Friday, August 14, 2015

Education and Incarceration in the Brave New Nation

In a 1949 letter to George Orwell, Aldous Huxley wrote:
Within the next generation I believe that the world’s rulers will discover that infant conditioning and narco-hypnosis are more efficient, as instruments of government, than clubs and prisons, and that the lust for power can be just as completely satisfied by suggesting people into loving their servitude as by flogging and kicking them into obedience.
More prescient words have rarely been written.

Though nothing new, the kindness and cruelty our leaders use to persuade the populace is maturing into something frightening these days in the United States, where it rages like bi-polar twins at a family reunion.

Thanks to the Citizens United decision, the same billionaires who own the Big Banks and Big Media also own the politicians, and Huxley's "instruments of government" drip from drums of tear gas and glossy political ads.

Government officials around the country wave diseased olive branches and dollars in the face of the Opt Out Movement, for example, while sharpening arrows for anyone on the streets after dark.

In New York State, newly-minted education commissioner and Mrs. Doubtfire’s sister-from-another-mister MaryEllen Elia thinks parents and communities just don’t understand why the state must continue clubbing our kids and their schools with inane standardized tests.  The commissioner believes people can still fall in love with tests whose sole purpose is to enrich plutocrats on the sweat of students and middle-class workers.  The unelected Elia holds an olive branch in one hand and a fist in the other, threatening to coax people into submission if she cannot cajole them first.

With the number of students refusing to take the federally-mandated tests quadrupling in one year, the commissioner, Regents Chancellor Merryl Tisch, and even Governor Andrew Cuomo have to realize that the horses are out of the barn, but they will try—at least for now—to corral them using the pricey tools of public relations instead of the tools of incarceration. Charlatans like Jeremiah "I'm not an Educator" Kittredge from Families for Excellent Schools and Jenny Sedlis from StudentsFirstNY, for instance, will continue spewing forth commercials promoting Cuomo Core and fraudulent vulture charter schools.     

Try as they may, NYSED will not sweep away the Refuse movement.

Speaking of Cuomo and incarceration, t
he governor and other leaders for that matter have been silent about tactics within the state's prisons that would make Dick Cheney blush.  A recent report in The New York Times details what took place at the Clinton Correctional Facility in the aftermath of the infamous escape of two convicted murderers, when officials allegedly tried to beat information out of inmates, and yes, even threatened to waterboard them if they didn't comply.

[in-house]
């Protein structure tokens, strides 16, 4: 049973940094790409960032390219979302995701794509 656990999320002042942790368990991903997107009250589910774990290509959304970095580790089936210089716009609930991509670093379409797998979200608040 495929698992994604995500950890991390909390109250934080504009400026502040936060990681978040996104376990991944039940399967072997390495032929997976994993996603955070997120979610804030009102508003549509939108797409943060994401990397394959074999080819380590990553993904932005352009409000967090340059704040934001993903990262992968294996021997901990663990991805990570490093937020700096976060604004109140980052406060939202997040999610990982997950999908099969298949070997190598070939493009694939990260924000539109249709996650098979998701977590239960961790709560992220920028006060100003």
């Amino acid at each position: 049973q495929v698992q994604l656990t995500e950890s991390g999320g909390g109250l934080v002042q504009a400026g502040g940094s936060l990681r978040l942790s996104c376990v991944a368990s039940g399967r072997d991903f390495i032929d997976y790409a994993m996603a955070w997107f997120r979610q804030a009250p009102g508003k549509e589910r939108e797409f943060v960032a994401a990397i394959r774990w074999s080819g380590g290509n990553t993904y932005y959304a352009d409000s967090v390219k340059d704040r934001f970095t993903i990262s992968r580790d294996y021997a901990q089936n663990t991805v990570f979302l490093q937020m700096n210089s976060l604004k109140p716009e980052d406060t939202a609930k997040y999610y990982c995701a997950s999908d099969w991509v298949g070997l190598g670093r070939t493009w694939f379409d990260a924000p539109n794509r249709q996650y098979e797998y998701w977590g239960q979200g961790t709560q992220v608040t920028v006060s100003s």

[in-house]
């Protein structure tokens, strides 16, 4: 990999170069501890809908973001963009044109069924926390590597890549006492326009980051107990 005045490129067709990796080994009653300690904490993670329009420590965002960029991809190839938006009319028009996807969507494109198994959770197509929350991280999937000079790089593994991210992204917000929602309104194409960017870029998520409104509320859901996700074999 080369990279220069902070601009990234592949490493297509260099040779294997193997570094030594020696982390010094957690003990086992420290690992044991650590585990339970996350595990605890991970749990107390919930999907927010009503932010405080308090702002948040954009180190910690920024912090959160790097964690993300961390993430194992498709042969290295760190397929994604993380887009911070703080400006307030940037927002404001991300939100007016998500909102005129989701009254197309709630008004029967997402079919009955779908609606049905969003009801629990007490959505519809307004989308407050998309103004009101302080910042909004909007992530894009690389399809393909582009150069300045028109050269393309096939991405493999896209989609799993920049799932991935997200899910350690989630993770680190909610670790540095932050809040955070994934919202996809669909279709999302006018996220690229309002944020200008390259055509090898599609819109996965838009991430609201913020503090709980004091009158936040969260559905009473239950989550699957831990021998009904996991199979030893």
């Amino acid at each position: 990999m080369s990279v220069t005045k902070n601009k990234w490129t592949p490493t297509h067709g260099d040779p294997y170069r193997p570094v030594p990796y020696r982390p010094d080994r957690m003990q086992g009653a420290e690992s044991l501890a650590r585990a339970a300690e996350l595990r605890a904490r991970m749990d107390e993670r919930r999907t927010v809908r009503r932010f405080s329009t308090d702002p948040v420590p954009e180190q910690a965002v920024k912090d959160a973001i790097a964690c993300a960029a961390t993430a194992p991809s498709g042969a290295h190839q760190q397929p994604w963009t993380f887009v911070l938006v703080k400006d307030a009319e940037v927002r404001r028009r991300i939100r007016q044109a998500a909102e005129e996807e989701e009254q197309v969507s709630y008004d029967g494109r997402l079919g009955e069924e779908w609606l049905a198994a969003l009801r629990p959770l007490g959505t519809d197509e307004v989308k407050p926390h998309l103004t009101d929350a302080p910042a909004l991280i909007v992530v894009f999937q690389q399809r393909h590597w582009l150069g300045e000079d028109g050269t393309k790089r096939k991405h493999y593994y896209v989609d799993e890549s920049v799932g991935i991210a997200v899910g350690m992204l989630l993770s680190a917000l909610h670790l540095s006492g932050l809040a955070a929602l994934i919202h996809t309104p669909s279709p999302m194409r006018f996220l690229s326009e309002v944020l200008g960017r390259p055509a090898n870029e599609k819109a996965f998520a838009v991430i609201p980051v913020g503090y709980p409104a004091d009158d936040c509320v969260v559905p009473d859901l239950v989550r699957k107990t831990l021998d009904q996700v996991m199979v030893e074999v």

To make matters worse, during his jaunt through the jail, the Lobbyist for the Students was filmed talking to an inmate, and punctuated his monologue with his "best tough-guy stare", according to the inmate. 

Just hours later, the same inmate was handcuffed and bludgeoned in a broom closet by guards who wore no name badges.

"Right this way, sir."

When someone is tortured shortly after the state's most powerful elected leader stared him down, in the words of comedian Jerry Seinfeld, "that's not going to be good for anybody." 

Contrary to the whims of groups like the National Urban League—who recently gave Cuomo an award for “leadership in criminal justice reform", ordinary Americans face heavy-handed, heavily-funded efforts by Cuomo and others for opting out and speaking out.

And while Cuomo may be proud of shutting down some of the prisons his father opened, it didn't stop him from recently shutting down the mouth of activist Allen Roskoff. Roskoff, President of the Jim Owls Liberal Democratic Club, was arrested for disrupting an event where Cuomo received another bogus award, this time for his "progressive leadership."

Evidently, modern progressivism entails attacking public education and the First Amendment, among other things.

Roskoff ( 2nd from l.) was even more shocked to end up in a blue and white.  

Across the country, bullies abound. But they are not merely confined to buses and school locker rooms. They also lurk in state houses and corporate boardrooms, quick to shove verdicts and public policies down people's throats before they even smell them.

It is a lust for power like no other, since the technology of today is like no other. Huxley's "infant conditioning" and "narco-hypnosis" come standard on iPads and in bottles of prescription pills, after all.

And it is also not surprising that Commissioner Elia vows the tests will be embraced once they're computerized; technology has a knack for lulling many into submission.

And if they can't lull us into submission, they'll beat us.

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